Guest Post by Nadia Hohn
Upon returning to Toronto in 2017 after a year teaching in the United Arab Emirates, I began seeking opportunities to help me grow as a writer and published author as well provide funding. On the Writers’ Trust website, I learned about a few writing residencies to which I could apply — spaces in which writers could focus on projects and in which the costs of lodging were covered. My inner traveller was excited by these opportunities but since I am also a full-time elementary school teacher in Toronto, it was challenging to find a writing residency that I could complete during my summer holiday. The challenge was that many writing residencies take place during the school year. Or they take place up to two years after the application deadline — when life is harder to predict down the road. I learned that the writing residency at the Historic Joy Kogawa House might be a good fit.
I knew a little bit about Joy Kogawa. When one of my younger sisters attended a class for gifted students in elementary school, the book selected that year was Joy Kogawa’s middle-grade novel Obasan. (Perhaps this selection was welcomed then because my sister also had an obsession with Japan and all things Japanese. She told me all about this book.) As this was Toronto in the 1980s, there was very little taught in school about the internment of Japanese-Canadians during World War II. So what my sister gained from Obasan which she then passed on to me was important. I also knew about some of Joy’s picture books like Naomi’s Tree and her novel for younger readers, Naomi’s Road. What an opportunity it would be to live and work in the childhood home of this important writer! I applied.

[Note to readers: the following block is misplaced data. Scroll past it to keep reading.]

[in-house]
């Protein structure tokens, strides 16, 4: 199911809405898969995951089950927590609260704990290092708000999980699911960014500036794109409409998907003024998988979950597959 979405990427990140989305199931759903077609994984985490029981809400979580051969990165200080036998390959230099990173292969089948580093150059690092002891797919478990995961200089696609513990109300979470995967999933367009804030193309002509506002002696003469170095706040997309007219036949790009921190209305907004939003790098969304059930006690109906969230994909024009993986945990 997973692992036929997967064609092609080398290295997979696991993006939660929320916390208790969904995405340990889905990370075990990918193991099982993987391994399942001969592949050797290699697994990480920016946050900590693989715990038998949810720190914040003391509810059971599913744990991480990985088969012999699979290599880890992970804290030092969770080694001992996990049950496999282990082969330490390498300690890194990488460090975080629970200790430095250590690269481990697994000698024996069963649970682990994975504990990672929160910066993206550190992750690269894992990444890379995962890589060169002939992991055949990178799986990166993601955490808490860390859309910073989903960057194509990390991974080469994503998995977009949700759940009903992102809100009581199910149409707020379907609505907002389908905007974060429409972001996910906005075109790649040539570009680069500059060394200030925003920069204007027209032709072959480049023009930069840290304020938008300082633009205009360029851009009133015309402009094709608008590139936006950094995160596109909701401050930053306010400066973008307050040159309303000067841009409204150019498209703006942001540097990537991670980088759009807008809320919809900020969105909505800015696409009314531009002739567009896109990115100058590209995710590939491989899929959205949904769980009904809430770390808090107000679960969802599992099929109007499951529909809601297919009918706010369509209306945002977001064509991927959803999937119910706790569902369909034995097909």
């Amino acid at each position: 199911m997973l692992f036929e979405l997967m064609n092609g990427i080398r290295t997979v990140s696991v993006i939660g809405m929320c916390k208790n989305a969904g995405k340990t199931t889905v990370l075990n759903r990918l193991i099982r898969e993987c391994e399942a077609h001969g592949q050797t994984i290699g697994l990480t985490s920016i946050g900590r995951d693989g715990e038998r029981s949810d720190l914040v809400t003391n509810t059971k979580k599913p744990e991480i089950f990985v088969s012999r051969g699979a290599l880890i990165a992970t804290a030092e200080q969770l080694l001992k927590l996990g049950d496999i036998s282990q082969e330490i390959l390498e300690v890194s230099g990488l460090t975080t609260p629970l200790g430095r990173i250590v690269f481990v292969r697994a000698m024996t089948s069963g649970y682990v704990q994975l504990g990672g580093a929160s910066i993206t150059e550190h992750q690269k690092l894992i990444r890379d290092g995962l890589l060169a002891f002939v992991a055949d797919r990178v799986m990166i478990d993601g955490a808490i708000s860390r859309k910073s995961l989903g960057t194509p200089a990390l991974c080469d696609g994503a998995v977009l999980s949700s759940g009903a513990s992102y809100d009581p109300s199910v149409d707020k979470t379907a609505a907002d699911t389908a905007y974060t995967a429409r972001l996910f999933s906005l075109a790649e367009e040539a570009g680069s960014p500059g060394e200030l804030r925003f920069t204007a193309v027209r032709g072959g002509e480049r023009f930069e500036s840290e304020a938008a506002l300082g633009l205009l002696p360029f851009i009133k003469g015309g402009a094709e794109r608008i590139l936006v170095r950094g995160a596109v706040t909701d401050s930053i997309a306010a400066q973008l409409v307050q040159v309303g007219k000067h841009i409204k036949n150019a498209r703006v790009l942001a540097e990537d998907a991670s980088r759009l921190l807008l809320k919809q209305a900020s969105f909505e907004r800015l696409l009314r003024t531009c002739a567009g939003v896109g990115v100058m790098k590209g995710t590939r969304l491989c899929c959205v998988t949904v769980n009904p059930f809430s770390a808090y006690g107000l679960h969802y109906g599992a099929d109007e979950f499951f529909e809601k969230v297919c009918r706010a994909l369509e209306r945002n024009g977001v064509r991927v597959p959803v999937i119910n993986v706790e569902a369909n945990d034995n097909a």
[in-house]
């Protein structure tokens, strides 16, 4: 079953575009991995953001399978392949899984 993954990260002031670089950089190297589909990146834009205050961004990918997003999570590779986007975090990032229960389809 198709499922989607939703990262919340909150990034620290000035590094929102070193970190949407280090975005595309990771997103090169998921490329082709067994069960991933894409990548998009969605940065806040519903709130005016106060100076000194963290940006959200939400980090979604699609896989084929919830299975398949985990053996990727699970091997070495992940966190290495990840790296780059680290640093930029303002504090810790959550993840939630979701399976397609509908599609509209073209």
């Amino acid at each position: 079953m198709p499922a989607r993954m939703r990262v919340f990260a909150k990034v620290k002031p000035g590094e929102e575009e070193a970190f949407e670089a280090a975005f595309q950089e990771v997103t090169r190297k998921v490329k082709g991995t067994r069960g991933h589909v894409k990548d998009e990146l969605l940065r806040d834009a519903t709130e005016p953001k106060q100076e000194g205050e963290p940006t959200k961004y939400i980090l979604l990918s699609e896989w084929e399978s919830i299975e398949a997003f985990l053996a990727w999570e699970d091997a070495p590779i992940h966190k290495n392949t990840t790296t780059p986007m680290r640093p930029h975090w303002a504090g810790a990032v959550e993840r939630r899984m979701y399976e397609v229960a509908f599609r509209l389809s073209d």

In April 2018, I was blessed with some great news in an email! My application was selected and I could become a writer-in-residence at the Historic Joy Kogawa House in Vancouver. They could only offer me a spot in July and August 2019. Would I accept? Of course. Fast-forward to summer 2019 and here I am!
Primarily during my residency, I will be editing my novel manuscripts as well as picture books. I will be running workshops and presenting in Vancouver and Victoria. On August 15, I look forward to celebrating the release of my sixth book, one that I began seven years ago, A Likkle Miss Lou: How Louise Bennett Coverley Found Her Voice, just in time for the 100th anniversary of this Jamaican poet. I also have some important decisions to make about my writing career.
Being a writer-in-residence at Historic Joy Kogawa House is kind of like living in a museum. There are tours and visitors on occasion. I look around at framed photographs, paintings, and plaques. I wash dishes and brush my teeth in a kitchen and bathroom from which a family was forced to flee long ago.
I try to imagine the chatter of Joy and her family going through daily routines like getting ready for school and then the imminent silence in 1942. I imagine there are a great number of stories that each wall and corner of this 1912 house may hold. I wonder if the Marpole railroad tracks along the nearby Arbutus Corridor led to train stations crammed with Japanese Canadians clinging on to their belonging, anxiety in the air, trying to make sense of their lost livelihoods and sense of dignity.
Being at the Historic Joy Kogawa House aligns with my interests in social justice education, community building, and, undoubtedly, writing. And besides these, let’s face it. Vancouver is gorgeous in the summertime. (The last time I was here it was a chilly damp December in the early 2000s.) I have taken the gondola and chairlift up Whistler and Blackcomb peaks, swum in the Kitsilano saltwater pool, watched the steam rise from the Gastown clock, and marvelled at the effortless diversity of leaves, trees, and vibrant flowers each day. I am finding my way in this great city.
I hope you will join us at the Historic Joy Kogawa House at our upcoming program on Thursday, July 25, 7:30 to 9:00pm, when I host a panel discussion on diversity in children’s lit with panelists Raymond Nakamura, Mahtab Narsimhan, and Robin Stevenson. Tickets are $5 on Eventbrite. Presented in partnership with Society of Children’s Book Writers and Illustrators Canada West.